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Austin Rivers: Why Duke Guard Will Never Live Up to the Hype

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Austin Rivers: Why Duke Guard Will Never Live Up to the Hype
Streeter Lecka/Getty Images

Duke's Austin Rivers is one of the more intriguing prospects heading into Thursday night's NBA draft. He was one of the highest recruited players heading into college last season and he has a pedigree, being the son of Boston Celtics head coach Doc Rivers.

There's been nothing but hype that has surrounded Rivers for more than a year now, and in the NBA he won't come close to living up to it. His game just has way too many flaws.

Despite being only the third freshman ever to lead Duke in scoring (15.5 points per game), Rivers is a player without a real position.

He's not a point guard.

Rivers doesn't take good care of the ball and is not a good decision-maker. He averaged 2.3 turnovers per game and only 2.1 assists. He's also a guy that doesn't use his teammates very well, either, and often appears selfish when the ball gets in his hands.

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I'm not calling him selfish, but rather it's his style of play, as often holding onto the ball and relying on isolation isn't going to work for him in the NBA.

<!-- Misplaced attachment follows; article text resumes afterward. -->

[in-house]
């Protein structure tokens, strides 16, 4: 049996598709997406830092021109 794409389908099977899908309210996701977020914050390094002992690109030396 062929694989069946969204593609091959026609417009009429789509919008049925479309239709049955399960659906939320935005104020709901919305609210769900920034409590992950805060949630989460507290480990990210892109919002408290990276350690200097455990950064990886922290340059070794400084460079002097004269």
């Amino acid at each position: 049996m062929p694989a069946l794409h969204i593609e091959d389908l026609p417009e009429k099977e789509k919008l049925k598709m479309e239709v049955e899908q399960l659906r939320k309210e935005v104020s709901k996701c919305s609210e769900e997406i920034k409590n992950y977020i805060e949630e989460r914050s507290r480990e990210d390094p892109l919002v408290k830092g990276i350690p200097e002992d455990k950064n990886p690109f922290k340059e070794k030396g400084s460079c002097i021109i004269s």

He doesn't have a post game and he's not a Carmelo Anthony type of scorer to get away with playing isolation a lot.

So that makes Rivers a 2-guard, right?

Not exactly.

He doesn't have a consistent enough jumper, only shooting 36.5 percent from behind the college three-point line, and while his overall field-goal percentage wasn't terrible at 43.3 percent, I doubt Rivers will have that much success getting to the rim in the NBA.

The problem is, though, that Rivers doesn't play well without the ball and there's really nothing else he does well besides score.

He's not a good rebounding guard (3.4 rebounds per game), doesn't pass the ball well, isn't a good defensive guard and shoots under 70 percent from the free-throw line (.658).

For all the hype Rivers gets, he's a guy that really doesn't do much to make you notice him as a player.

In addition, he's average size for the 2-guard spot at 6'5"—he isn't very long, which will hurt him defensively and really isn't a great athlete.

If Rivers plays the same game he did at Duke, there's nothing there that will wow you in the NBA. He will score his share of points but won't do anything else that will make him worthy of being a lottery pick, which is where he will be drafted.

If there's one guy guaranteed to be drafted in the lottery that will never live up to the hype, hands down, it's Rivers.

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